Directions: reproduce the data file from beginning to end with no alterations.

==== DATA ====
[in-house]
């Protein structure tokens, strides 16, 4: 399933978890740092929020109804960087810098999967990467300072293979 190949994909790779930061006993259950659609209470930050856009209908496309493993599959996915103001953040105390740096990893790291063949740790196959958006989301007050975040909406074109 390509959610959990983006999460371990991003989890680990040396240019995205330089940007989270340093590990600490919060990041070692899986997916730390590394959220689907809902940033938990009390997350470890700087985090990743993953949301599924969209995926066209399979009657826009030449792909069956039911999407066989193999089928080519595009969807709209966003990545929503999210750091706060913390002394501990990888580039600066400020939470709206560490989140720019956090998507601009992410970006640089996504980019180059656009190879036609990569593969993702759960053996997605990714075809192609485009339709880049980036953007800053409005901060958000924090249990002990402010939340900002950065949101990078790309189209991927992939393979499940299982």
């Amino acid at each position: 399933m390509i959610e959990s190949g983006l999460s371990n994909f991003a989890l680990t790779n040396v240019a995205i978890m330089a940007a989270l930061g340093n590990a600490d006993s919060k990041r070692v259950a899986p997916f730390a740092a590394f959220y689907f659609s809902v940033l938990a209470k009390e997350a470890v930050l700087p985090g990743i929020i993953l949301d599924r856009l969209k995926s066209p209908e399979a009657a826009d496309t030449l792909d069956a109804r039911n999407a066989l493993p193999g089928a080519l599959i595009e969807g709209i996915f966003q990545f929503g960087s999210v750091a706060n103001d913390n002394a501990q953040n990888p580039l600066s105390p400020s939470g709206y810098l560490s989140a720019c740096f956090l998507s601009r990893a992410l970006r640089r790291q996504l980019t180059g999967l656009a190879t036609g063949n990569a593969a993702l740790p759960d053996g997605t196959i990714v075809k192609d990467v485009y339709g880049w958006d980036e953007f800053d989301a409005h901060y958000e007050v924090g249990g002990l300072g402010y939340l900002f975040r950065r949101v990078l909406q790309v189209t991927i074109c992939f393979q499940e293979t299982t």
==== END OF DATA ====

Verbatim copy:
[in-house]
């Protein structure tokens, strides 16, 4: 399933978890740092929020109804960087810098999967990467300072293979 190949994909790779930061006993259950659609209470930050856009209908496309493993599959996915103001953040105390740096990893790291063949740790196959958006989301007050975040909406074109 390509959610959990983006999460371990991003989890680990040396240019995205330089940007989270340093590990600490919060990041070692899986997916730390590394959220689907809902940033938990009390997350470890700087985090990743993953949301599924969209995926066209399979009657826009030449792909069956039911999407066989193999089928080519595009969807709209966003990545929503999210750091706060913390002394501990990888580039600066400020939470709206560490989140720019956090998507601009992410970006640089996504980019180059656009190879036609990569593969993702759960053996997605990714075809192609485009339709880049980036953007800053409005901060958000924090249990002990402010939340900002950065949101990078790309189209991927992939393979499940299982």
């Amino acid at each position: 399933m390509i959610e959990s190949g983006l999460s371990n994909f991003a989890l680990t790779n040396v240019a995205i978890m330089a940007a989270l930061g340093n590990a600490d006993s919060k990041r070692v259950a899986p997916f730390a740092a590394f959220y689907f659609s809902v940033l938990a209470k009390e997350a470890v930050l700087p985090g990743i929020i993953l949301d599924r856009l969209k995926s066209p209908e399979a009657a826009d496309t030449l792909d069956a109804r039911n999407a066989l493993p193999g089928a080519l599959i595009e969807g709209i996915f966003q990545f929503g960087s999210v750091a706060n103001d913390n002394a501990q953040n990888p580039l600066s105390p400020s939470g709206y810098l560490s989140a720019c740096f956090l998507s601009r990893a992410l970006r640089r790291q996504l980019t180059g999967l656009a190879t036609g063949n990569a593969a993702l740790p759960d053996g997605t196959i990714v075809k192609d990467v485009y339709g880049w958006d980036e953007f800053d989301a409005h901060y958000e007050v924090g249990g002990l300072g402010y939340l900002f975040r950065r949101v990078l909406q790309v189209t991927i074109c992939f393979q499940e293979t299982t």